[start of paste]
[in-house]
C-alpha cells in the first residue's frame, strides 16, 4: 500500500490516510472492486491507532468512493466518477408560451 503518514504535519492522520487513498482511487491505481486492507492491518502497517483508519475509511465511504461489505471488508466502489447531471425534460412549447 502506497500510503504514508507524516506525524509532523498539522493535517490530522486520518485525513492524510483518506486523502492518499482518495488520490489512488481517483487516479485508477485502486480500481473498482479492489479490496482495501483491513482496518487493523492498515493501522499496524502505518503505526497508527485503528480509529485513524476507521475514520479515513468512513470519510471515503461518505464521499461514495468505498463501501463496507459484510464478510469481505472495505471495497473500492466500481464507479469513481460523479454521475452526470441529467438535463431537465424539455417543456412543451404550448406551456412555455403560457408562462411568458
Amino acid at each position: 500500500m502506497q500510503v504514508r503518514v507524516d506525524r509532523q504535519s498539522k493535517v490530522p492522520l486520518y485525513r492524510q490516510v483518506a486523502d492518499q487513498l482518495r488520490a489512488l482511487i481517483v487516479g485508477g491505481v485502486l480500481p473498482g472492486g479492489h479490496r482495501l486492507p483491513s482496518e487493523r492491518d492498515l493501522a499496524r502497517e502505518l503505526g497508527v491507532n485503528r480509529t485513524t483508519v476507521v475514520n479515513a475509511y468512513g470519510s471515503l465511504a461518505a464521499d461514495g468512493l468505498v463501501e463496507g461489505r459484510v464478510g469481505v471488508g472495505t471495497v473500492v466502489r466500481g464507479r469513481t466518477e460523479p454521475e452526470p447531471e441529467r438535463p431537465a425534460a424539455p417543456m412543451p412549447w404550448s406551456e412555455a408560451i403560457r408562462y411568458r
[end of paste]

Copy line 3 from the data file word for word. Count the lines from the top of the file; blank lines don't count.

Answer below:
Amino acid at each position: 500500500m502506497q500510503v504514508r503518514v507524516d506525524r509532523q504535519s498539522k493535517v490530522p492522520l486520518y485525513r492524510q490516510v483518506a486523502d492518499q487513498l482518495r488520490a489512488l482511487i481517483v487516479g485508477g491505481v485502486l480500481p473498482g472492486g479492489h479490496r482495501l486492507p483491513s482496518e487493523r492491518d492498515l493501522a499496524r502497517e502505518l503505526g497508527v491507532n485503528r480509529t485513524t483508519v476507521v475514520n479515513a475509511y468512513g470519510s471515503l465511504a461518505a464521499d461514495g468512493l468505498v463501501e463496507g461489505r459484510v464478510g469481505v471488508g472495505t471495497v473500492v466502489r466500481g464507479r469513481t466518477e460523479p454521475e452526470p447531471e441529467r438535463p431537465a425534460a424539455p417543456m412543451p412549447w404550448s406551456e412555455a408560451i403560457r408562462y411568458r